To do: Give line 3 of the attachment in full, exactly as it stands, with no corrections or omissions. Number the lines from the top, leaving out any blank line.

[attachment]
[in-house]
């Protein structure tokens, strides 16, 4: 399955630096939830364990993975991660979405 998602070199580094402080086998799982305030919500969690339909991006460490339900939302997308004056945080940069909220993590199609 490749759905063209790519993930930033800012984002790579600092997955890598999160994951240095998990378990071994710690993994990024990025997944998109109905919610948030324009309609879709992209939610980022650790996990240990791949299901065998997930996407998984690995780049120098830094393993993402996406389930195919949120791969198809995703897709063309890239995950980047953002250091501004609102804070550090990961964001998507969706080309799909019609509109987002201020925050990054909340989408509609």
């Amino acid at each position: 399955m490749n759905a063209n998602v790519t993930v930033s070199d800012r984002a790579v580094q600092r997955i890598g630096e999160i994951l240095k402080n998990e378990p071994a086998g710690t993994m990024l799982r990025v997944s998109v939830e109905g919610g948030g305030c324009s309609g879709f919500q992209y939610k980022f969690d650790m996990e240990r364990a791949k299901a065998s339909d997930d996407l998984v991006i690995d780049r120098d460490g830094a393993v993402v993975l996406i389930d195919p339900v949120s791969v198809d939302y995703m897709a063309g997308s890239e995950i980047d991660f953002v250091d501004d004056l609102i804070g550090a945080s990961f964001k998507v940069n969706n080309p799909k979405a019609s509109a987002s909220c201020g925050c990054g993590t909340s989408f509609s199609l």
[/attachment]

């Amino acid at each position: 399955m490749n759905a063209n998602v790519t993930v930033s070199d800012r984002a790579v580094q600092r997955i890598g630096e999160i994951l240095k402080n998990e378990p071994a086998g710690t993994m990024l799982r990025v997944s998109v939830e109905g919610g948030g305030c324009s309609g879709f919500q992209y939610k980022f969690d650790m996990e240990r364990a791949k299901a065998s339909d997930d996407l998984v991006i690995d780049r120098d460490g830094a393993v993402v993975l996406i389930d195919p339900v949120s791969v198809d939302y995703m897709a063309g997308s890239e995950i980047d991660f953002v250091d501004d004056l609102i804070g550090a945080s990961f964001k998507v940069n969706n080309p799909k979405a019609s509109a987002s909220c201020g925050c990054g993590t909340s989408f509609s199609l």